Lincolnshire’s First Song

Recently the Layers of History team has been working on the digital reconstruction of the prehistoric Cursus monument at Harlaxton and, as part of the process, the question of ancient music came up. Now, there are no recordings of prehistoric music available, and the discussion centred on modern bands such as Heilung. But discussions like these prompt archaeologists to do research and ask questions of the sparse evidence we have of the prehistoric period in Lincolnshire.

The oldest instrument found in Britain is a bronze carnyx (large horn) found in Scotland. The picture here is thought to depict the carnyx. Older musical instruments have been found in Europe such as bone pipes found in Germany which date back some forty to fifty thousand years. So far we have not found any ancient musical instruments in Lincolnshire.

The main reason for this is that evidence we have for prehistoric people in Lincolnshire largely comes in the form of landscape features such as barrows and henges. Settlement evidence is much more unusual and often inaccessible due to its depth. Norfolk’s Bronze age settlement at Must Farm is buried below some six metres of silt and clay. Deep excavations like that are not a normal part of working life in Lincolnshire.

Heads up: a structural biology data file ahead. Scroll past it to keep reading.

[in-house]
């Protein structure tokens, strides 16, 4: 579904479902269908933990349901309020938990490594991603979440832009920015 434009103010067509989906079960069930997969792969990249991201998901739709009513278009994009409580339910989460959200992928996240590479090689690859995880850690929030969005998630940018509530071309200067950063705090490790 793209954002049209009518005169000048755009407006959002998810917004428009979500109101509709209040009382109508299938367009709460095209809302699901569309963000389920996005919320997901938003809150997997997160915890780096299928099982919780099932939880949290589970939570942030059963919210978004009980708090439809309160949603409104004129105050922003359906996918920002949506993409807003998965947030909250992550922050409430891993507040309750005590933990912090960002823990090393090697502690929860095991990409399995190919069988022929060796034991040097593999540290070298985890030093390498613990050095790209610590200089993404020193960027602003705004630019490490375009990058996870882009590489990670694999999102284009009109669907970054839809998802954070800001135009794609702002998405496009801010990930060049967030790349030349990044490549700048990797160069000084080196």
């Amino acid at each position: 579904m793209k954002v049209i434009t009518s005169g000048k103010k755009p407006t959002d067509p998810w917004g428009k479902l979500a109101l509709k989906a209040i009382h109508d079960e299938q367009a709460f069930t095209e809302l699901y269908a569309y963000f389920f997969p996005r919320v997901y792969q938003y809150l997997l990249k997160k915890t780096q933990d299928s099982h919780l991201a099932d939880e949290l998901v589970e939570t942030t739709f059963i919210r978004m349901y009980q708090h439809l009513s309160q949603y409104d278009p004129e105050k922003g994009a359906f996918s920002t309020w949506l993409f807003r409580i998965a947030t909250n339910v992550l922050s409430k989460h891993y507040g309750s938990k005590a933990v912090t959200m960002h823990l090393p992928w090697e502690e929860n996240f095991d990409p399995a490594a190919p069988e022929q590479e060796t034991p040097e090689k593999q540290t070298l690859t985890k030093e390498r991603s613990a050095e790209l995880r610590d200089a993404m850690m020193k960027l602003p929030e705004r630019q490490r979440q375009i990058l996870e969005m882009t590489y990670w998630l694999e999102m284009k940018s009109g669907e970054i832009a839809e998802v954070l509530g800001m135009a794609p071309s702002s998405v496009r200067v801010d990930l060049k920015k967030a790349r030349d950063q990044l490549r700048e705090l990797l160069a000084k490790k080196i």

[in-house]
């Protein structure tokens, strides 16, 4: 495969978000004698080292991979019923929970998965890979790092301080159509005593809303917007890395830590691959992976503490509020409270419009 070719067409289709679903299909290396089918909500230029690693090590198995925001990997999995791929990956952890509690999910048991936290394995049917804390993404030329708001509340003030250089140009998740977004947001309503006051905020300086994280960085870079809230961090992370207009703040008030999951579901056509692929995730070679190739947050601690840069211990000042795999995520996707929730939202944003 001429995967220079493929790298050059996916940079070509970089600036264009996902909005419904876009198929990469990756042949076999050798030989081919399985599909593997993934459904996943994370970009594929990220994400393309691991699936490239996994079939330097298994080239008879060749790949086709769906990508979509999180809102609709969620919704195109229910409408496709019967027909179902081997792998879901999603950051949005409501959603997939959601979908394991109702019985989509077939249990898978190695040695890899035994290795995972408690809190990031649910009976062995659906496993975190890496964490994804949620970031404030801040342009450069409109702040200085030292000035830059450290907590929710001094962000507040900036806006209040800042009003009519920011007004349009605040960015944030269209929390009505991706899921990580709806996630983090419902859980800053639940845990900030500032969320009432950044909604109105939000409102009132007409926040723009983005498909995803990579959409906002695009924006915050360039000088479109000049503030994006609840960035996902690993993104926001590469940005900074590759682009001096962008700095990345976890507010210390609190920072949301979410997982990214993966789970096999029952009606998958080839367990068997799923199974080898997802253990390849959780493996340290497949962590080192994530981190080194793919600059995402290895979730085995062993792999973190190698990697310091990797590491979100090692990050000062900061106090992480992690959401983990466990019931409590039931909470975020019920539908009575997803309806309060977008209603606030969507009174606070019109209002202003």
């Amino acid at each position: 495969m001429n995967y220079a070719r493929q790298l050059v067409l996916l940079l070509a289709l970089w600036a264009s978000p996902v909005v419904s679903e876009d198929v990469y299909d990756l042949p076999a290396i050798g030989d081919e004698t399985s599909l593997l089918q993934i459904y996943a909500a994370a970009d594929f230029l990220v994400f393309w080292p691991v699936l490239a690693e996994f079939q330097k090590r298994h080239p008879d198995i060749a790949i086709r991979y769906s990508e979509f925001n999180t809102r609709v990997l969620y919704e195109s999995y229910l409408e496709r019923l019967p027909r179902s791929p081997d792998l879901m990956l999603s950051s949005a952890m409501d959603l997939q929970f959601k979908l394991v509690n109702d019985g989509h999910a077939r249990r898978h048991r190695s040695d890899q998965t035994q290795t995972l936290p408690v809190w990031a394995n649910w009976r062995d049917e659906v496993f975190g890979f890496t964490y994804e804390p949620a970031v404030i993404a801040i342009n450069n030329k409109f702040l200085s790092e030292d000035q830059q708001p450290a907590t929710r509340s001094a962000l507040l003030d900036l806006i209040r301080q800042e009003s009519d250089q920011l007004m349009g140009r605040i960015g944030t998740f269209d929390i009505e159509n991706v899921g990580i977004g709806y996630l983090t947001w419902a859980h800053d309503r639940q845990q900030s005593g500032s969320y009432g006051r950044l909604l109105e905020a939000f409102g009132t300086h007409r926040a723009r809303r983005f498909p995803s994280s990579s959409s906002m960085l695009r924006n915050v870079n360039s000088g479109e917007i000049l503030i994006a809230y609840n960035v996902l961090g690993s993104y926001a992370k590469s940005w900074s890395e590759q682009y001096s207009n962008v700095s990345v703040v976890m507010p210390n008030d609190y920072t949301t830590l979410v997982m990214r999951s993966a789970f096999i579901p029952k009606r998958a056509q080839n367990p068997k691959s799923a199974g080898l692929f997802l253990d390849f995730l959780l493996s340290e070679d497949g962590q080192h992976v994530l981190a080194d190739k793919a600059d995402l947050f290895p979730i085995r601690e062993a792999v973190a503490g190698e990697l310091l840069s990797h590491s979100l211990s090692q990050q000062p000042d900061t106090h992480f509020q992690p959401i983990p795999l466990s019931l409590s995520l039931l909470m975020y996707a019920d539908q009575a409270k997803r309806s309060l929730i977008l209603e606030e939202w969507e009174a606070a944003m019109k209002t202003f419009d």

But we know from anthropological studies that music is present in every human population in the world. So, we can easily believe that our ancient ancestors made music, but we can only speculate about what form it took. So, just for a moment, let us speculate.

Our early ancestors lived in the landscape that we recognise. When you stand on their ancient monuments, away from traffic and aeroplanes, you hear the natural sounds of Lincolnshire. Things like bird song, the barking of deer, the low calls of cattle. Then there are the sounds of the wind in the grass and trees, the sound of rain. Did you, as a child, hear the call of a bird and attempt to answer it? I did. From the mimicking of sounds, comes variation and improvisation, using the very first instrument humans were ever given – the voice. Singing is a comfort, it can aid concentration, it can also express feelings and tell stories.

So, we may not have found the first made instruments in Lincolnshire, but our ancient ancestors would have had the same musical inclinations as anyone else. They heard the music of our landscape and replied. So, maybe next time you are out in the countryside and all seems quiet, you can listen to the first music that our ancestors heard, and maybe even think about how you would reply.

Of course, having raised the question of Lincolnshire’s first song, we will inevitably set people wondering about Lincolnshire’s first dance. But that, as they say, is another story.